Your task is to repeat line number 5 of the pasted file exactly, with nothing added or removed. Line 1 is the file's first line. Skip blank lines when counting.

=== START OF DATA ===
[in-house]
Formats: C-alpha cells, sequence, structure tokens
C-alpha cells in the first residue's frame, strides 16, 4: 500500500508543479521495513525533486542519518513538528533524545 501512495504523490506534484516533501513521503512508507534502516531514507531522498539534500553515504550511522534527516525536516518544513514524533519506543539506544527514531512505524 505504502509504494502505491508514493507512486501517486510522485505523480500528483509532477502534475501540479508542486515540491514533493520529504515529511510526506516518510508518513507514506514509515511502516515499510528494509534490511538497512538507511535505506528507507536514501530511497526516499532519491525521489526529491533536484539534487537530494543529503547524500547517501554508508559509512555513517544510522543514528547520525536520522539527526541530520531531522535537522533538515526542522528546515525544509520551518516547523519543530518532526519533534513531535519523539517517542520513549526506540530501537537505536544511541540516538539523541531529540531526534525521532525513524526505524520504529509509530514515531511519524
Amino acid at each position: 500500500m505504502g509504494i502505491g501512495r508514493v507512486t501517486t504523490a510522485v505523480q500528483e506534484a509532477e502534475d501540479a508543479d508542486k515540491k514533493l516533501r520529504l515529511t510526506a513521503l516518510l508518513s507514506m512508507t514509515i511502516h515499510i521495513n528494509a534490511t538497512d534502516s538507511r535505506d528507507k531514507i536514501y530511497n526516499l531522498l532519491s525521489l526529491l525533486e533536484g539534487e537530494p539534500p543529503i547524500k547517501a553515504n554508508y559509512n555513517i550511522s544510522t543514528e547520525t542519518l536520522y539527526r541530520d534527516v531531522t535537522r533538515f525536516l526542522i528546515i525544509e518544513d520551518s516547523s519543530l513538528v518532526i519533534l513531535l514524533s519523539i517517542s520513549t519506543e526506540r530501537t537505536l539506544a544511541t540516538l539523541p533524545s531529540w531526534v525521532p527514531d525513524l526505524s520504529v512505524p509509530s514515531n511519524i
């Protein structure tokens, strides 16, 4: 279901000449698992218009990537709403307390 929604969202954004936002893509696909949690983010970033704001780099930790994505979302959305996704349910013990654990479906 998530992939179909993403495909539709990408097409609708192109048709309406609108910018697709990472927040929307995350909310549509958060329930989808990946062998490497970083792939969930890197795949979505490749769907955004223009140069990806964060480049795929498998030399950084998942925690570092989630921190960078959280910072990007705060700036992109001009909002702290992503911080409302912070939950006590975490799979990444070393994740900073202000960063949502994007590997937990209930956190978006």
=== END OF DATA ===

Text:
């Protein structure tokens, strides 16, 4: 279901000449698992218009990537709403307390 929604969202954004936002893509696909949690983010970033704001780099930790994505979302959305996704349910013990654990479906 998530992939179909993403495909539709990408097409609708192109048709309406609108910018697709990472927040929307995350909310549509958060329930989808990946062998490497970083792939969930890197795949979505490749769907955004223009140069990806964060480049795929498998030399950084998942925690570092989630921190960078959280910072990007705060700036992109001009909002702290992503911080409302912070939950006590975490799979990444070393994740900073202000960063949502994007590997937990209930956190978006």